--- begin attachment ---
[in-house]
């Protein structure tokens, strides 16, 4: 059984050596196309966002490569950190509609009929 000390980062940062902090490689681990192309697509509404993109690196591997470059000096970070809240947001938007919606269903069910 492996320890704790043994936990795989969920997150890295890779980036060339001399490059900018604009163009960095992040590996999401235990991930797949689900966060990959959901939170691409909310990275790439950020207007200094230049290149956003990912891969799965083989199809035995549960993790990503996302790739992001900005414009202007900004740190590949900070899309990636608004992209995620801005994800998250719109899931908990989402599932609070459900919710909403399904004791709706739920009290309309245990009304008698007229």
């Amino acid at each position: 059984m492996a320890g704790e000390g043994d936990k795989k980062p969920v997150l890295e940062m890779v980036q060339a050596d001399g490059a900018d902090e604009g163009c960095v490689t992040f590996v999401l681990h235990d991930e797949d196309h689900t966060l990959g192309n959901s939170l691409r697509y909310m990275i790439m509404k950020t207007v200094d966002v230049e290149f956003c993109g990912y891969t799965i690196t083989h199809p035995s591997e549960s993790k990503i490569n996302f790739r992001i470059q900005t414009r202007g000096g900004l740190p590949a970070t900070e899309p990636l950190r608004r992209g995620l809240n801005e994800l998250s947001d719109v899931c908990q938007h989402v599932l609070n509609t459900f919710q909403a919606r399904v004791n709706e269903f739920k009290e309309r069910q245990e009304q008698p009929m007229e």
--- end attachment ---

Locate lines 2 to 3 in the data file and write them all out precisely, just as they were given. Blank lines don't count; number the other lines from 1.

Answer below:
């Protein structure tokens, strides 16, 4: 059984050596196309966002490569950190509609009929 000390980062940062902090490689681990192309697509509404993109690196591997470059000096970070809240947001938007919606269903069910 492996320890704790043994936990795989969920997150890295890779980036060339001399490059900018604009163009960095992040590996999401235990991930797949689900966060990959959901939170691409909310990275790439950020207007200094230049290149956003990912891969799965083989199809035995549960993790990503996302790739992001900005414009202007900004740190590949900070899309990636608004992209995620801005994800998250719109899931908990989402599932609070459900919710909403399904004791709706739920009290309309245990009304008698007229």
């Amino acid at each position: 059984m492996a320890g704790e000390g043994d936990k795989k980062p969920v997150l890295e940062m890779v980036q060339a050596d001399g490059a900018d902090e604009g163009c960095v490689t992040f590996v999401l681990h235990d991930e797949d196309h689900t966060l990959g192309n959901s939170l691409r697509y909310m990275i790439m509404k950020t207007v200094d966002v230049e290149f956003c993109g990912y891969t799965i690196t083989h199809p035995s591997e549960s993790k990503i490569n996302f790739r992001i470059q900005t414009r202007g000096g900004l740190p590949a970070t900070e899309p990636l950190r608004r992209g995620l809240n801005e994800l998250s947001d719109v899931c908990q938007h989402v599932l609070n509609t459900f919710q909403a919606r399904v004791n709706e269903f739920k009290e309309r069910q245990e009304q008698p009929m007229e």